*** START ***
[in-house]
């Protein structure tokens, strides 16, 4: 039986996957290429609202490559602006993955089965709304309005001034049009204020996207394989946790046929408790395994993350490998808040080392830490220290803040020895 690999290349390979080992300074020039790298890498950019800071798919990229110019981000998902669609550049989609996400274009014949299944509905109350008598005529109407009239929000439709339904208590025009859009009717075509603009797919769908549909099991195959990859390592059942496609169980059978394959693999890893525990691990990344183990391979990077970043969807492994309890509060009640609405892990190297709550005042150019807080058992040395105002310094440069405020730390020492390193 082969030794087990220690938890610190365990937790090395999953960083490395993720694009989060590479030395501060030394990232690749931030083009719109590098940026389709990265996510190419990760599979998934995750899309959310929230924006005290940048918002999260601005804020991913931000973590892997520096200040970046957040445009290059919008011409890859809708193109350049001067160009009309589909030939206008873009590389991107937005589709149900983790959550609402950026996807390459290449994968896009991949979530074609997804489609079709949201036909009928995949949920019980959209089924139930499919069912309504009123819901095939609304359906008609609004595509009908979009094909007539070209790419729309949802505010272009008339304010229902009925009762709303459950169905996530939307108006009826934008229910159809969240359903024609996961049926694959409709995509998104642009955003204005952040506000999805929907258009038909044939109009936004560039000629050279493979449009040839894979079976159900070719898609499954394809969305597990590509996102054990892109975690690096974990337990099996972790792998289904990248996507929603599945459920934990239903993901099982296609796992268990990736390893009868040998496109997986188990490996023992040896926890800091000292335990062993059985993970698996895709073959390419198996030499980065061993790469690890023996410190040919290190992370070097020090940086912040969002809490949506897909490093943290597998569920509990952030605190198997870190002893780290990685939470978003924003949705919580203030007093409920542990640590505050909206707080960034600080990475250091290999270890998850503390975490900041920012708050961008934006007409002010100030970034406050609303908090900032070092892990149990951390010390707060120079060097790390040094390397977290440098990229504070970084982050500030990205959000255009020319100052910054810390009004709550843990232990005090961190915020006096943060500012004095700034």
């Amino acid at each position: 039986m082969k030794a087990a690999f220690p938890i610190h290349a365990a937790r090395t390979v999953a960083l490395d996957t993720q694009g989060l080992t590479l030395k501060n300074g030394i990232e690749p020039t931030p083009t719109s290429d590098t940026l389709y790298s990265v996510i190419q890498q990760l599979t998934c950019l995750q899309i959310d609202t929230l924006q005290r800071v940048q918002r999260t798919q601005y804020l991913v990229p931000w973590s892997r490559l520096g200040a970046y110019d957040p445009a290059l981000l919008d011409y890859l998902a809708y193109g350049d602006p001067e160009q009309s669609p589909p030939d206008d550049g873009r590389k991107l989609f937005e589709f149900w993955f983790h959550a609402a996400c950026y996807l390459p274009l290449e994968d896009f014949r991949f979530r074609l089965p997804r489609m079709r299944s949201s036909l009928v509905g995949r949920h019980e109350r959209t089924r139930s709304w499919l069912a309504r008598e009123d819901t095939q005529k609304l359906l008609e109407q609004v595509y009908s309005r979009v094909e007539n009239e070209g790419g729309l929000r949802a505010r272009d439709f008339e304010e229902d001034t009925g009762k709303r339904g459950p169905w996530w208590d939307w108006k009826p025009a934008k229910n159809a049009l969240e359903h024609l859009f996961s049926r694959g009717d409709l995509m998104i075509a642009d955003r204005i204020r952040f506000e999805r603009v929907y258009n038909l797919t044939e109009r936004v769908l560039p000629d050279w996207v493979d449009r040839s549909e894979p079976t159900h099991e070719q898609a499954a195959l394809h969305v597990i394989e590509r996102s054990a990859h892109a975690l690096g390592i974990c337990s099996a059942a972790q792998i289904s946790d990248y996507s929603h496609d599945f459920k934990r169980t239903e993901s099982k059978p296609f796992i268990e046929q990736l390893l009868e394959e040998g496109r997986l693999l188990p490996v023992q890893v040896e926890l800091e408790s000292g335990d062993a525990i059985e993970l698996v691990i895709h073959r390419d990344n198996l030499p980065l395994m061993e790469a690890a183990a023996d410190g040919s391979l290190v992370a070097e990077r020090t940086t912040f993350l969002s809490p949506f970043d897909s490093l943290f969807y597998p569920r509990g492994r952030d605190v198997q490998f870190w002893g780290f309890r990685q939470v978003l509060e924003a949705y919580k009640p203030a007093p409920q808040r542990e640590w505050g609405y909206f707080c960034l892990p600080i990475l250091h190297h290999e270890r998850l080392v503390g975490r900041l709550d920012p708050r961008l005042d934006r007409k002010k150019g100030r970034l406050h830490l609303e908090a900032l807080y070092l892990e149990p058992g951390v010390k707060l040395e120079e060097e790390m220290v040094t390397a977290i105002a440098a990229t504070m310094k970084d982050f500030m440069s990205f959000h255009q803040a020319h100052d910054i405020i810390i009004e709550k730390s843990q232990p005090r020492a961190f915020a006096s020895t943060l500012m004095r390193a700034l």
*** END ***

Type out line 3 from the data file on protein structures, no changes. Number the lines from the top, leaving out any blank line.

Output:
């Amino acid at each position: 039986m082969k030794a087990a690999f220690p938890i610190h290349a365990a937790r090395t390979v999953a960083l490395d996957t993720q694009g989060l080992t590479l030395k501060n300074g030394i990232e690749p020039t931030p083009t719109s290429d590098t940026l389709y790298s990265v996510i190419q890498q990760l599979t998934c950019l995750q899309i959310d609202t929230l924006q005290r800071v940048q918002r999260t798919q601005y804020l991913v990229p931000w973590s892997r490559l520096g200040a970046y110019d957040p445009a290059l981000l919008d011409y890859l998902a809708y193109g350049d602006p001067e160009q009309s669609p589909p030939d206008d550049g873009r590389k991107l989609f937005e589709f149900w993955f983790h959550a609402a996400c950026y996807l390459p274009l290449e994968d896009f014949r991949f979530r074609l089965p997804r489609m079709r299944s949201s036909l009928v509905g995949r949920h019980e109350r959209t089924r139930s709304w499919l069912a309504r008598e009123d819901t095939q005529k609304l359906l008609e109407q609004v595509y009908s309005r979009v094909e007539n009239e070209g790419g729309l929000r949802a505010r272009d439709f008339e304010e229902d001034t009925g009762k709303r339904g459950p169905w996530w208590d939307w108006k009826p025009a934008k229910n159809a049009l969240e359903h024609l859009f996961s049926r694959g009717d409709l995509m998104i075509a642009d955003r204005i204020r952040f506000e999805r603009v929907y258009n038909l797919t044939e109009r936004v769908l560039p000629d050279w996207v493979d449009r040839s549909e894979p079976t159900h099991e070719q898609a499954a195959l394809h969305v597990i394989e590509r996102s054990a990859h892109a975690l690096g390592i974990c337990s099996a059942a972790q792998i289904s946790d990248y996507s929603h496609d599945f459920k934990r169980t239903e993901s099982k059978p296609f796992i268990e046929q990736l390893l009868e394959e040998g496109r997986l693999l188990p490996v023992q890893v040896e926890l800091e408790s000292g335990d062993a525990i059985e993970l698996v691990i895709h073959r390419d990344n198996l030499p980065l395994m061993e790469a690890a183990a023996d410190g040919s391979l290190v992370a070097e990077r020090t940086t912040f993350l969002s809490p949506f970043d897909s490093l943290f969807y597998p569920r509990g492994r952030d605190v198997q490998f870190w002893g780290f309890r990685q939470v978003l509060e924003a949705y919580k009640p203030a007093p409920q808040r542990e640590w505050g609405y909206f707080c960034l892990p600080i990475l250091h190297h290999e270890r998850l080392v503390g975490r900041l709550d920012p708050r961008l005042d934006r007409k002010k150019g100030r970034l406050h830490l609303e908090a900032l807080y070092l892990e149990p058992g951390v010390k707060l040395e120079e060097e790390m220290v040094t390397a977290i105002a440098a990229t504070m310094k970084d982050f500030m440069s990205f959000h255009q803040a020319h100052d910054i405020i810390i009004e709550k730390s843990q232990p005090r020492a961190f915020a006096s020895t943060l500012m004095r390193a700034l």